Breakfast

From Men's Health

burgerking.jpgIt’s hard to overestimate the importance of eating breakfast. Studies show that people who take time for a morning meal consume fewer calories over the course of the day, have stronger cognitive skills, and are 30 percent less likely to be overweight or obese. Beyond that, people who skip breakfast are more likely to drink alcohol and smoke, and they’re less likely to exercise.

But just because breakfast is the most important meal of the day doesn’t grant you permission to go into a feeding frenzy. But that’s exactly what many of the country’s most popular breakfast joints are setting you up for, by peddling fatty scrambles, misguided muffins, and pancakes that look like manhole covers.

Worst Side Dish
Burger King Hash Browns (large)
620 calories
40 g fat (11 g saturated; 13 g trans)
1,200 mg sodium
60 g carbs

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waffle_iron_sm.jpg Who knew that making waffles could be so fraught with symbolism and stress?  As a single woman, I never gave a thought about waffles, irons or, come to think about it, marriage. One day my mother called to say she couldn't, just couldn't send me a waffle iron. Why? She had read a "Cathy" comic strip where Cathy's mother went on her usual neurotic rant about how she couldn't buy Cathy a waffle iron because waffle irons meant children, which meant marriage, which meant husbands, none of which Cathy had. 

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200px-ibook_g4.jpgIt happened suddenly.  One minute we were together, touching, my hands on his body, as close as always, and then suddenly, out of nowhere, signs of dire distress.  It sounded like a heave or a deep sigh.  But I heard a click in there somewhere as well.  Something more than the whirl of a distant fan.  I heard danger.  I heard Mac’s finally gasp.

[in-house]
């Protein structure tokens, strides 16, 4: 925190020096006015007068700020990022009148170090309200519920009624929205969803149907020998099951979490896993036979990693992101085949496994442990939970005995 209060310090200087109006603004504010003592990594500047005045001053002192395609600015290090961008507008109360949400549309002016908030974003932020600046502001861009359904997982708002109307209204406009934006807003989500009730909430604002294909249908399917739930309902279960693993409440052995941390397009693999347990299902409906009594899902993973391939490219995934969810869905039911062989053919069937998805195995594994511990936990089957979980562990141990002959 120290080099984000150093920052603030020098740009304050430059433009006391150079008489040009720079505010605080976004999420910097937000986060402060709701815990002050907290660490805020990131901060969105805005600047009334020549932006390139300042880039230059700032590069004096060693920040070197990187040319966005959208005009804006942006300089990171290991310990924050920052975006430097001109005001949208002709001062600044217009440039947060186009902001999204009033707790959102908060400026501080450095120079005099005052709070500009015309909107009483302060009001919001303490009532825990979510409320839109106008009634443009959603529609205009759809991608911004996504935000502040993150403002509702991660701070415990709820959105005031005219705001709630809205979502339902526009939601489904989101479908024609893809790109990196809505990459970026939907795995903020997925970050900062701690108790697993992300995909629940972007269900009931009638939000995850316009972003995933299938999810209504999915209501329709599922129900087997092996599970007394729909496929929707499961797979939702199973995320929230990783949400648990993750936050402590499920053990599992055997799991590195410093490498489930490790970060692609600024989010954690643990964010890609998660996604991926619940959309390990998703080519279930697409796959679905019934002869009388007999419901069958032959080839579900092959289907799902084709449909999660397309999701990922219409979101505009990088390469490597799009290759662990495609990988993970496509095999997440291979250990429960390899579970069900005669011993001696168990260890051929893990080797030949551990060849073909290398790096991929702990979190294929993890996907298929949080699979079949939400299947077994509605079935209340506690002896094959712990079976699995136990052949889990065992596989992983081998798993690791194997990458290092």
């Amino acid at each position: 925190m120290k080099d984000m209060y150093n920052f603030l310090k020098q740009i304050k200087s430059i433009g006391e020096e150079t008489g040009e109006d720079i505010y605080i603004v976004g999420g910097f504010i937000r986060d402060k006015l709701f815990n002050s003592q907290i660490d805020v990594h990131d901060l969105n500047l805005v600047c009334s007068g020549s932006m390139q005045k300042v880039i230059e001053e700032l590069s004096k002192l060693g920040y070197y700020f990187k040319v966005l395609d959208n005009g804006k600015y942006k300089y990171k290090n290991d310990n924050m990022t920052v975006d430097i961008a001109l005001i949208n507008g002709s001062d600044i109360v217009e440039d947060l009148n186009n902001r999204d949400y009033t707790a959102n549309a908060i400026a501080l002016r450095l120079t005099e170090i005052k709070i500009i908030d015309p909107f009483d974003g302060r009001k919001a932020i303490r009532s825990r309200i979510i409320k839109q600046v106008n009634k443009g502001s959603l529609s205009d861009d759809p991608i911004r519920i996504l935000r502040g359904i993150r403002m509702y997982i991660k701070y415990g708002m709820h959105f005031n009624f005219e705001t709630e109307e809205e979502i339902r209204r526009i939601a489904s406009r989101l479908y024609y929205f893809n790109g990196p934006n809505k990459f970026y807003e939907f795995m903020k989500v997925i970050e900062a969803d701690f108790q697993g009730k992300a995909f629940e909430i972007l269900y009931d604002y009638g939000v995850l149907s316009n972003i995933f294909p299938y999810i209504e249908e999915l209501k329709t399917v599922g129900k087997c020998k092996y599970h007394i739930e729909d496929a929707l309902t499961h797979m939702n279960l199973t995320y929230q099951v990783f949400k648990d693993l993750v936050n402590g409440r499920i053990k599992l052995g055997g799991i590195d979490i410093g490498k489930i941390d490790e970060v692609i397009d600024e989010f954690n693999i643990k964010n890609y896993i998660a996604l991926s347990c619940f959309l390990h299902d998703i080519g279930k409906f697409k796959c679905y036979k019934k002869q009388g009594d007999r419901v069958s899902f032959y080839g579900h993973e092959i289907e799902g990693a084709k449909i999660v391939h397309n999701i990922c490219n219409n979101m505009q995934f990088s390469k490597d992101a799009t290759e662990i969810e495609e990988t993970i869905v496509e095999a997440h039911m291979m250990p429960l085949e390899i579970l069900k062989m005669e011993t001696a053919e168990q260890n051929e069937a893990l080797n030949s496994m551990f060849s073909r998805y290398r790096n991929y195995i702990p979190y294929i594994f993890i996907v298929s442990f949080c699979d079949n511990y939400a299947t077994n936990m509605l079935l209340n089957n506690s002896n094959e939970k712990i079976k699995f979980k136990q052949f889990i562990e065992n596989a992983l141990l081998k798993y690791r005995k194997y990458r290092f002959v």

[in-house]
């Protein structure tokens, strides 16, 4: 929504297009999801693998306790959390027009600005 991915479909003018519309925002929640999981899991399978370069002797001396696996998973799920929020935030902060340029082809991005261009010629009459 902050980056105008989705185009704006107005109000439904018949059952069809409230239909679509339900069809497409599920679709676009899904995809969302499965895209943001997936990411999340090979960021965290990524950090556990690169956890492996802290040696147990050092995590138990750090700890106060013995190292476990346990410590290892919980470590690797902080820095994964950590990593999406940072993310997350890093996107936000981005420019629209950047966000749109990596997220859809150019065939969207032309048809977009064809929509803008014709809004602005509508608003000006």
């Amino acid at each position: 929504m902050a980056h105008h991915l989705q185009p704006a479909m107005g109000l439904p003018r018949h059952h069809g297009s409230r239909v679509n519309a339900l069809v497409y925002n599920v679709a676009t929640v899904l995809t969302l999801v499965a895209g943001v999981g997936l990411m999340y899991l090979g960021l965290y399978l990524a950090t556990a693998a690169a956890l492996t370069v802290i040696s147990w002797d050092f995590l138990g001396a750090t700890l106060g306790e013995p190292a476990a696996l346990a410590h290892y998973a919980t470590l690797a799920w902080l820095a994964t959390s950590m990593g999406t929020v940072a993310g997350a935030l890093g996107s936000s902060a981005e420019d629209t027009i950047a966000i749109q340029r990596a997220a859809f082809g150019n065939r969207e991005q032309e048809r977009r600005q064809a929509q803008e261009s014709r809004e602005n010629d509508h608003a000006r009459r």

And then, after four years together, nine to ten hours a day, seven days a week, for all 52 weeks of the year – half of those trying to work, the other half simply searching together for answers – it was over. 

Lately, he was the first thing I reached for in the morning after my husband, who gets up early, was gone.  I pulled him off the table and woke him up from his sleep.  I demanded that he bring me the New York Times.  That was always the start.

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From the L.A. Times

la_breakfast.jpgWhen Campanile stopped serving daily breakfast a decade ago, the regulars (but obviously not enough of them) who'd made a cappuccino and pastry or poached eggs and ham at the restaurant part of their morning routine were devastated. They had become accustomed to using the white tablecloth restaurant as an office away from the office. Over a sumptuous breakfast, they would meet clients, hold meetings, plot goals and projects. Screenwriters scribbled, actors pored over scripts and there may already have been a few bloggers at their keyboards. And then it ended (except for weekend brunch, which is still going strong).

If Campanile couldn't keep breakfast going, what ambitious restaurant could? Du-par's and the Original Pantry rarely venture beyond the basics. Yet there's reason for optimism: After several years of deprivation for diners, the L.A. breakfast is making a comeback.

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waffle on table1(from the Los Angeles Times)
Russ Parsons wrote this really great thing in the LA Times about waffles – here’s a tiny bit of it.

I’ve got a thing for waffles.

For me, there is no better treat on a Saturday or Sunday morning. I don’t care whether the rest of my time is spent balancing checkbooks and cleaning out the garage, but as long as I’ve had waffles, it’s been a good weekend.

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